Bill Gates testified before Congress last week (transcript here). Most of the news reports focused on his calling for more H1B visas and left out some of what I think are the more important things he said. First among those is that we need to improve our education system and train more people is Science, Technology, Engineering and Math fields. He also talked about needing to spend more money on basic research. Improving education is an area where Bill Gates, through the Bill & Melinda Gates Foundation, has put his money where his mouth is. One can argue about the efficacy of the methods he is promoting (and many do) but I think its pretty clear that he’s serious about intending to help. A well educated population is key to a future that depends on innovation. In his testimony Bill said:
“I know we wall want the U.S. to continue to be the world’s center for innovation. But our position is at risk. There are many reasons for this but two stand out. First, U.S. companies face a severe shortfall of scientists and engineers with expertise to develop the next generation of breakthroughs. Second, we don’t invest enough as a nation in the basic research needed to drive long-term innovation.”
A scary number of students either do not graduate from high school or graduate from high school not really being ready for college. According to Bill’s testimony:
“Thirty percent of ninth-graders and nearly half of African-Americans and Hispanic ninth-graders do not graduate on time. Fewer than 40 percent of high school students graduate ready to attend college.”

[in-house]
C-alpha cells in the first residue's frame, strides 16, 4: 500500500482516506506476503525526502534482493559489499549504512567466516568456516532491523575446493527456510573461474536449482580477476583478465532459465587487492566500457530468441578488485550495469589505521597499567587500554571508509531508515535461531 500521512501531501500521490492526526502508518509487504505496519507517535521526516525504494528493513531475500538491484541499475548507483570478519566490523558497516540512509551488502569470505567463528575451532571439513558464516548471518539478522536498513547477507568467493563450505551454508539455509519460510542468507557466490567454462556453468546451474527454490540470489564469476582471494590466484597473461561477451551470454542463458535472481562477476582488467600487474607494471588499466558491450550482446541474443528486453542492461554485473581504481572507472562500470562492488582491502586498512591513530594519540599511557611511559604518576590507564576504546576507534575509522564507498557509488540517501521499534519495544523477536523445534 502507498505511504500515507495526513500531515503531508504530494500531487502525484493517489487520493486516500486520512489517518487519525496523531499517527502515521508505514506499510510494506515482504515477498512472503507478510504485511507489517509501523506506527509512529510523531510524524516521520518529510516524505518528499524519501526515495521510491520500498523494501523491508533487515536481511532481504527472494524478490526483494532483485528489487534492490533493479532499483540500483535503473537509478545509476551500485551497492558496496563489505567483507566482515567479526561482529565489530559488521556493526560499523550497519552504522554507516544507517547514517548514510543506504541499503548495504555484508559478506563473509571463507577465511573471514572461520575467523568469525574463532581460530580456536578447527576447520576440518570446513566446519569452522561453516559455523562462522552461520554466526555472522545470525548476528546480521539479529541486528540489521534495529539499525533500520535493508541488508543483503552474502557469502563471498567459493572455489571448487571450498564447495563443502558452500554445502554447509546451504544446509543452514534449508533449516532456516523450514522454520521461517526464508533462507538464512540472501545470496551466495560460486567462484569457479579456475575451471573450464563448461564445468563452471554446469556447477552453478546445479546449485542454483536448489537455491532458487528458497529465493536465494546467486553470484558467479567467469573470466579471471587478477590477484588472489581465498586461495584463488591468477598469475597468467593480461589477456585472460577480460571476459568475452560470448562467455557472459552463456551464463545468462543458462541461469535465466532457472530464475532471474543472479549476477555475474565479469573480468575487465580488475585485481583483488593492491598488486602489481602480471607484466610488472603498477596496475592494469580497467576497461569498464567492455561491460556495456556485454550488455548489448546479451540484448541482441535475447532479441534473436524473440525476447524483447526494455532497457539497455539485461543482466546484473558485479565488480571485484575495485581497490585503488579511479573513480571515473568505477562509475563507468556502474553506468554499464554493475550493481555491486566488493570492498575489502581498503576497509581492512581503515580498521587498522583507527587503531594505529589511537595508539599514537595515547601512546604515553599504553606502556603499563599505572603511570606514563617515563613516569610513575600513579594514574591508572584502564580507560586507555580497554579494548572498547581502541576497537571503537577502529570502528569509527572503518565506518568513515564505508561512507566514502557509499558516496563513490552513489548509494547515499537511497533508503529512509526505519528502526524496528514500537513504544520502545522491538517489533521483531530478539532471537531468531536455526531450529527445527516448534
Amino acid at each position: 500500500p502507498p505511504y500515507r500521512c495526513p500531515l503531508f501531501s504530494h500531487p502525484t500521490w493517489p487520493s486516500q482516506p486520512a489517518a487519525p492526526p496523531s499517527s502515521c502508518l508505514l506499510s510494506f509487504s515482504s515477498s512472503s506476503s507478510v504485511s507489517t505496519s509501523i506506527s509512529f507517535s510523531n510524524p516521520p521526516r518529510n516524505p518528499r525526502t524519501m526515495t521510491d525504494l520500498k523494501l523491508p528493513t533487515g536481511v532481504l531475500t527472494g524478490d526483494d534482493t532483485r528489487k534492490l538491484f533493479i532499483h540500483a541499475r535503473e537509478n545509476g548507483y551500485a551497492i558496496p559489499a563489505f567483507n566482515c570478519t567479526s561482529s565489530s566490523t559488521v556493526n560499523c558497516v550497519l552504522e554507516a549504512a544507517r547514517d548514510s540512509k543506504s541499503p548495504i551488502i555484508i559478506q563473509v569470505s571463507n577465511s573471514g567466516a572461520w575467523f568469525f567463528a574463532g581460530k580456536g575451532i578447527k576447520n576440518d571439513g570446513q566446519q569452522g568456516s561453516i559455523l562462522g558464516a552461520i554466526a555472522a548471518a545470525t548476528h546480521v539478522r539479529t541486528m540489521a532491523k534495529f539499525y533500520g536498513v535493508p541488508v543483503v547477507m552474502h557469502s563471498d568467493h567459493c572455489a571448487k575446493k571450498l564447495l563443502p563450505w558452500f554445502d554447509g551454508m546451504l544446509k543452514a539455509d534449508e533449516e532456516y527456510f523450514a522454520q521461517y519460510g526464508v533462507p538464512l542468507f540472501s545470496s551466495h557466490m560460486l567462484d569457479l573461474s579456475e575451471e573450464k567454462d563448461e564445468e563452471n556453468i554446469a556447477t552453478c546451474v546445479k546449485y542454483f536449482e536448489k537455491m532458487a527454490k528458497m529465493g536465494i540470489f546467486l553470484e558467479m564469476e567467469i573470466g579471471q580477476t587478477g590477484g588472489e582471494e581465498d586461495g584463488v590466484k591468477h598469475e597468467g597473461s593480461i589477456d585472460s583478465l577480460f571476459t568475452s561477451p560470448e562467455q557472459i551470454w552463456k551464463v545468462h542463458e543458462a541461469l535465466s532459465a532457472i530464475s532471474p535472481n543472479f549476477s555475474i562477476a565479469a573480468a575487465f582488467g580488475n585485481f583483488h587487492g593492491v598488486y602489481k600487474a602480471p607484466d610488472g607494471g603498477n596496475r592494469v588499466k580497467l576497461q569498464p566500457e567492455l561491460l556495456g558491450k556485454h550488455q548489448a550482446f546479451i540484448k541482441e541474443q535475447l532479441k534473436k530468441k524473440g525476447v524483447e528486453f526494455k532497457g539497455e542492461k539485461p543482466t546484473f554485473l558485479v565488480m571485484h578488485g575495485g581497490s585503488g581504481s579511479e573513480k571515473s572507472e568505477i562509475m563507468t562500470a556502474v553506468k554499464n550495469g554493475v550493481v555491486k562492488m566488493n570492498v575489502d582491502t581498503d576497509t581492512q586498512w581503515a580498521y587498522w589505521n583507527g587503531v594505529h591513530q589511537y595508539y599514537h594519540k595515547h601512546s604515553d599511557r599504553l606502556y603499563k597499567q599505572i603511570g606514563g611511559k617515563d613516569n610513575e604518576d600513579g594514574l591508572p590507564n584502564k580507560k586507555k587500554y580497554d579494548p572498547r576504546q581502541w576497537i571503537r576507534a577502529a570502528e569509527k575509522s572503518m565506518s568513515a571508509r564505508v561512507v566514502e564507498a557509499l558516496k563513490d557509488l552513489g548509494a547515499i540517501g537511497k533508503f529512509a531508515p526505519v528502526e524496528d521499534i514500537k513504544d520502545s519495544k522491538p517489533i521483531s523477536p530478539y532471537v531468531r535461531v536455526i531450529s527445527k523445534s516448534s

This is not a simple problem to fix but it sure does need fixing.
After the testimony before Congress Bill Gates was interviewed by NPR (read a summary and listen to the interview here) and they also spent a lot of time on the H1B visa issue. Lots of people seem to think that the H1B issue and the issue of allowing students who come to the US to study to stay in the US after graduation is all about saving money or somehow shortchanging native-born Americans. Hiring foreign workers generally costs more than hiring US citizens once all the extra costs are figured in. There is no savings in salary.
But the shortage of well-trained people is real and sending American trained foreign nationals home when they’d like to stay here seems pretty wasteful. Of course I think we need to encourage more American-born students to enter STEM fields. And of course they have to be prepared to do the work when they get to college.